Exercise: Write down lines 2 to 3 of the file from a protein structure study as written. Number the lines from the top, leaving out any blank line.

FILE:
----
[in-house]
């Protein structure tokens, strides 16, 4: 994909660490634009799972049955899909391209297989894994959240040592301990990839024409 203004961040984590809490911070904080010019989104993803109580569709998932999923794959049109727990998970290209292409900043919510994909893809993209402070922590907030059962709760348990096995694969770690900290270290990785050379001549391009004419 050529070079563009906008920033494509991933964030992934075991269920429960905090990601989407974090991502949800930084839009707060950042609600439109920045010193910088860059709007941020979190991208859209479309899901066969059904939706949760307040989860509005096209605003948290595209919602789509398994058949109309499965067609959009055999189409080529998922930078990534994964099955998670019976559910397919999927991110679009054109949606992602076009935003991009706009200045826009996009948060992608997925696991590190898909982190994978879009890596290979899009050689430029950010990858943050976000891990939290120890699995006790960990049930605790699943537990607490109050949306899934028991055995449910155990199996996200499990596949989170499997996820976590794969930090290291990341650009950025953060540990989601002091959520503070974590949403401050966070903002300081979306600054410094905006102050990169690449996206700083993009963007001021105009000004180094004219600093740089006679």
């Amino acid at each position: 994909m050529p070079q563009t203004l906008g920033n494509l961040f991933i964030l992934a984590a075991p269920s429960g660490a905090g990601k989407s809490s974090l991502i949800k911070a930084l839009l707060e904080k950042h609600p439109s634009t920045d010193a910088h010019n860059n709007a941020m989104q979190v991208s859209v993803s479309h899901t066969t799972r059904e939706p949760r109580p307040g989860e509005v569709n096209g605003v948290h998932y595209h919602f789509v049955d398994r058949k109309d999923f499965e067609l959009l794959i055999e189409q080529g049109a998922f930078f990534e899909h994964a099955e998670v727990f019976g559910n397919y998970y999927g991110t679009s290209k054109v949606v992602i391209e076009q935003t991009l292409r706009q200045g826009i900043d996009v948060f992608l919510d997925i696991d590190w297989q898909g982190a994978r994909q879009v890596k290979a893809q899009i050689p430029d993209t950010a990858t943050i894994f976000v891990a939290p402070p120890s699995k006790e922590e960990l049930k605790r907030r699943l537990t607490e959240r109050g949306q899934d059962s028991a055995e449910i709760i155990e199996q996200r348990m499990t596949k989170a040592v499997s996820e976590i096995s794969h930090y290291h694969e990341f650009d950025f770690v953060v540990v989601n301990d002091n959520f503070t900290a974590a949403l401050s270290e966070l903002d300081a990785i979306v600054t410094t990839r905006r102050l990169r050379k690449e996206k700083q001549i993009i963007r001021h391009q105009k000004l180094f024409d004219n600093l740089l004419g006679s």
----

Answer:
């Protein structure tokens, strides 16, 4: 994909660490634009799972049955899909391209297989894994959240040592301990990839024409 203004961040984590809490911070904080010019989104993803109580569709998932999923794959049109727990998970290209292409900043919510994909893809993209402070922590907030059962709760348990096995694969770690900290270290990785050379001549391009004419 050529070079563009906008920033494509991933964030992934075991269920429960905090990601989407974090991502949800930084839009707060950042609600439109920045010193910088860059709007941020979190991208859209479309899901066969059904939706949760307040989860509005096209605003948290595209919602789509398994058949109309499965067609959009055999189409080529998922930078990534994964099955998670019976559910397919999927991110679009054109949606992602076009935003991009706009200045826009996009948060992608997925696991590190898909982190994978879009890596290979899009050689430029950010990858943050976000891990939290120890699995006790960990049930605790699943537990607490109050949306899934028991055995449910155990199996996200499990596949989170499997996820976590794969930090290291990341650009950025953060540990989601002091959520503070974590949403401050966070903002300081979306600054410094905006102050990169690449996206700083993009963007001021105009000004180094004219600093740089006679």
């Amino acid at each position: 994909m050529p070079q563009t203004l906008g920033n494509l961040f991933i964030l992934a984590a075991p269920s429960g660490a905090g990601k989407s809490s974090l991502i949800k911070a930084l839009l707060e904080k950042h609600p439109s634009t920045d010193a910088h010019n860059n709007a941020m989104q979190v991208s859209v993803s479309h899901t066969t799972r059904e939706p949760r109580p307040g989860e509005v569709n096209g605003v948290h998932y595209h919602f789509v049955d398994r058949k109309d999923f499965e067609l959009l794959i055999e189409q080529g049109a998922f930078f990534e899909h994964a099955e998670v727990f019976g559910n397919y998970y999927g991110t679009s290209k054109v949606v992602i391209e076009q935003t991009l292409r706009q200045g826009i900043d996009v948060f992608l919510d997925i696991d590190w297989q898909g982190a994978r994909q879009v890596k290979a893809q899009i050689p430029d993209t950010a990858t943050i894994f976000v891990a939290p402070p120890s699995k006790e922590e960990l049930k605790r907030r699943l537990t607490e959240r109050g949306q899934d059962s028991a055995e449910i709760i155990e199996q996200r348990m499990t596949k989170a040592v499997s996820e976590i096995s794969h930090y290291h694969e990341f650009d950025f770690v953060v540990v989601n301990d002091n959520f503070t900290a974590a949403l401050s270290e966070l903002d300081a990785i979306v600054t410094t990839r905006r102050l990169r050379k690449e996206k700083q001549i993009i963007r001021h391009q105009k000004l180094f024409d004219n600093l740089l004419g006679s």